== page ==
(This article was originally published by Real Change and has been reprinted under an agreement.)
Since the beginning of Louis Chinn’s art career, he has felt called to make art accessible and free for people from all social standings. It’s one of the philosophies that helps guide him to any new project.
So when an opportunity to install a stainless steel sculpture in front of the entrance of a Plymouth Housing building for folks experiencing long-term homelessness in Seattle’s Chinatown-International District arose, it was an easy decision for Chinn.
“I don’t think art should be something that is only for an elite social group,” Chinn said. “I was very much inspired by the fact that this was going to be a piece that was in a building for homeless people.”
There’s a new mural facing Flo Ware Park on South Jackson Street that will bring even more brightness to the area this summer. On the outer wall of the Seattle Girls’ School is “Find Yourself Outside,” a mural of Black people in a Pacific Northwest landscape swimming, paddleboarding, dancing, camping, and exploring the urban outdoors. At the center of the mural, rising out of a body of water, is a larger-than-life head made of two faces spliced together. The left side of the face is purple and lavender, made of repeating lines and eyes, a recurring archetype in artist AfroSPK’s work. The right side of the face is painted in purple, red, yellow, and cool blues, framed in a halo of curly hair, painted by artist Perri Rhoden. The result is a celebration of Black people in the outdoors and intriguing symbols that inspire the viewer to look a little closer.
Seattle photographer Susan Fried takes us on a tour of the images displayed in the art installation That’s What She Said 206, including the latest in the series. This street artist prefers to remain anonymous, so we’ll refer to them by their Instagram handle, thatswhatshesaid206.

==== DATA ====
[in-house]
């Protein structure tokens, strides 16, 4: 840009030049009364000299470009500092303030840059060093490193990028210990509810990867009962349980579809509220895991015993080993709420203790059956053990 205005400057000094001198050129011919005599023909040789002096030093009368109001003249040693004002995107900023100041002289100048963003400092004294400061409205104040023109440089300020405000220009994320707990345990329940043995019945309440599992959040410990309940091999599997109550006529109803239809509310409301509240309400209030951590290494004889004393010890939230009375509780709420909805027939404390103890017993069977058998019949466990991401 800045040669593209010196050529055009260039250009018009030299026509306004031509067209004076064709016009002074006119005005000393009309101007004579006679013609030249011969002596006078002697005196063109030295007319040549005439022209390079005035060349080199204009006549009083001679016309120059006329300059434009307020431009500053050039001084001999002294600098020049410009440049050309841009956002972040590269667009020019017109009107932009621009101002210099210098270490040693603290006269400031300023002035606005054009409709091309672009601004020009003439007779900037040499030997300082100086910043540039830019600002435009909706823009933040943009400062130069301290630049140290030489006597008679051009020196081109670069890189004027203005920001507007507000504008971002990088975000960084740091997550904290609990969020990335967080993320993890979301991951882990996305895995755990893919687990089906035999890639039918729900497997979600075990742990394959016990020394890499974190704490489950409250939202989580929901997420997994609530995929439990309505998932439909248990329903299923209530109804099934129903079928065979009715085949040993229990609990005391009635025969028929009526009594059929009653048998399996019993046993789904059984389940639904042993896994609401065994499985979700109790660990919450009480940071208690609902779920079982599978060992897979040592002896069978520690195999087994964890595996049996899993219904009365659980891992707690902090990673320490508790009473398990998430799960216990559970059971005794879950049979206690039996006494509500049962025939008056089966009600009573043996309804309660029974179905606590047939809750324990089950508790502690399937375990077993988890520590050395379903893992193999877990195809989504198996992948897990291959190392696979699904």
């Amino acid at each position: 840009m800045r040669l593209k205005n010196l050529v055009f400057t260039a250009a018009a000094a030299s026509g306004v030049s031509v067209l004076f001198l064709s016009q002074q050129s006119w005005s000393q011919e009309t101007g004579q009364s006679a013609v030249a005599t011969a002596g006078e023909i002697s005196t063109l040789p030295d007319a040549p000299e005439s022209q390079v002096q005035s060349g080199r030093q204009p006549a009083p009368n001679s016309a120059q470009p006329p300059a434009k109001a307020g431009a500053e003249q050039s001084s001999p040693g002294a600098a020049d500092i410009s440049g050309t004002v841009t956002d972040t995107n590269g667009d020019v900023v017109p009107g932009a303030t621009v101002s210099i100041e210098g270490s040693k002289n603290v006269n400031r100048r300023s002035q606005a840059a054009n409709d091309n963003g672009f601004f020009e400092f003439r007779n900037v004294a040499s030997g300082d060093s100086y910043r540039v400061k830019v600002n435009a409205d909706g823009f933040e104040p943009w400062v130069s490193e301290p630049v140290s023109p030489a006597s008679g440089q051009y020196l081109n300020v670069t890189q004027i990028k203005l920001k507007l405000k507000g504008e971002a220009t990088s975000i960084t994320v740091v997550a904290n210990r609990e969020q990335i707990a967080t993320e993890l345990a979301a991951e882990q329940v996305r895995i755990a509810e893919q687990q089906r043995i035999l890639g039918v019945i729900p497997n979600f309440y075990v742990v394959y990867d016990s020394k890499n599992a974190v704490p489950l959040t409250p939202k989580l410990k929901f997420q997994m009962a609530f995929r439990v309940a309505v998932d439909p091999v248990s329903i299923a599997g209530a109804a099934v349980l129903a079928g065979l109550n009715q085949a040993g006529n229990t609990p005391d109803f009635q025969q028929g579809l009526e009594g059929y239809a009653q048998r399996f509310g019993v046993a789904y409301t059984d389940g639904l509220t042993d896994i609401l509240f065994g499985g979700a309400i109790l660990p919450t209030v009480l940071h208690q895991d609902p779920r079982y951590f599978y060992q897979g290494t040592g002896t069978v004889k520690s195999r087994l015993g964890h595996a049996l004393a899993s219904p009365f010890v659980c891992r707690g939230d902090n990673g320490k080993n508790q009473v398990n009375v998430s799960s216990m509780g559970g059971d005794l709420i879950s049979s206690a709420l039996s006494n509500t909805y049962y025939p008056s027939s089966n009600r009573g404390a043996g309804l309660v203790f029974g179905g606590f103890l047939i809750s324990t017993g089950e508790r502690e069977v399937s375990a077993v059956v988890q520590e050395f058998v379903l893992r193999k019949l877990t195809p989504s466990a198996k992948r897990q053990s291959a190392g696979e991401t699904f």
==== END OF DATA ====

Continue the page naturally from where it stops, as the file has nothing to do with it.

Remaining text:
Artist Sam Sneke got a surprise visit from his family on Friday August 22, as he added vibrant red paint to his mural, depicting the words “Power to the People,” created on a wall at the intersection of Rainier Avenue South and South Genesee Street, between Southern Exposure and Baol African Imports and Gallery. Sneke was selected from a small group of artists who submitted examples of their work to a panel of local business owners. A previous mural, which had been there for a few years and was originally painted by members of the Seattle Neighborhood Group (SNG), had started to deteriorate. Emily Trbovich, a project assistant with SNG, said the old mural had really started to look bad and they wanted to figure out a way to involve the community in fixing it.
“The mural had a lot of tags on it and the wall looked really, really bad, and so we were looking through grants that were available through the city and we stumbled upon the [Seattle] Office of Arts and Culture. And they have a COVID Relief Grant which basically gives you a grant to do art or do some type of community project — it just has to be COVID-related.” Trbovich said the businesses she collaborated with included the restaurant Southern Exposure, the People’s Barbershop, The Beacon Cinema, Bana Ethiopian Restaurant, Ola Wyola, and the non-profit POCAAN. The mural, she says, was COVID related because “A: It’s an inspiring, positive message for the community and B: it also serves as a way to pay an artist who’s been struggling through the COVID crisis like everyone.”
After Sam Sneke was chosen by the businesses he submitted four different designs, and the businesses overwhelmingly chose “Power to the People.” Trbovich said that the Seattle Neighborhood Group really wanted to help facilitate the mural but that it was also crucial that businesses at the intersection of Rainier and Genesse made the final decision. “We wanted the businesses along that road to really make the decision, to have that power to be in the driver’s seat. It’s their mural, it’s their community, they’re the ones that are there day in and day out, so we really wanted to focus on giving them the opportunity to be a part of that.”
Artist Sam Sneke started the mural on Friday August 22 and by Saturday August 23 the words “Power to the People” were displayed boldly on the wall along Rainier Avenue, for the community and everyone driving by to be inspired by.
Update: Due to the snow, the original Friday, Feb. 8 opening of “3 Queens,” has been rescheduled for Thursday, Feb. 21.
Crick Lont, aka Dozer of Dozer Art and Dozer’s Warehouse, has been quietly curating upcoming shows, painting walls and drizzling on the funky linoleum floors a la Jackson Pollock to create an art space on Beacon Hill. He’s partnering with local artists to put their mark on the storefront, pro bono; Leo Shallot’s trademark calligraphy ribbon design in gold on black wraps around the storefront. “That’s what’s so great about this place, people just want to be a part if it,” Lont said.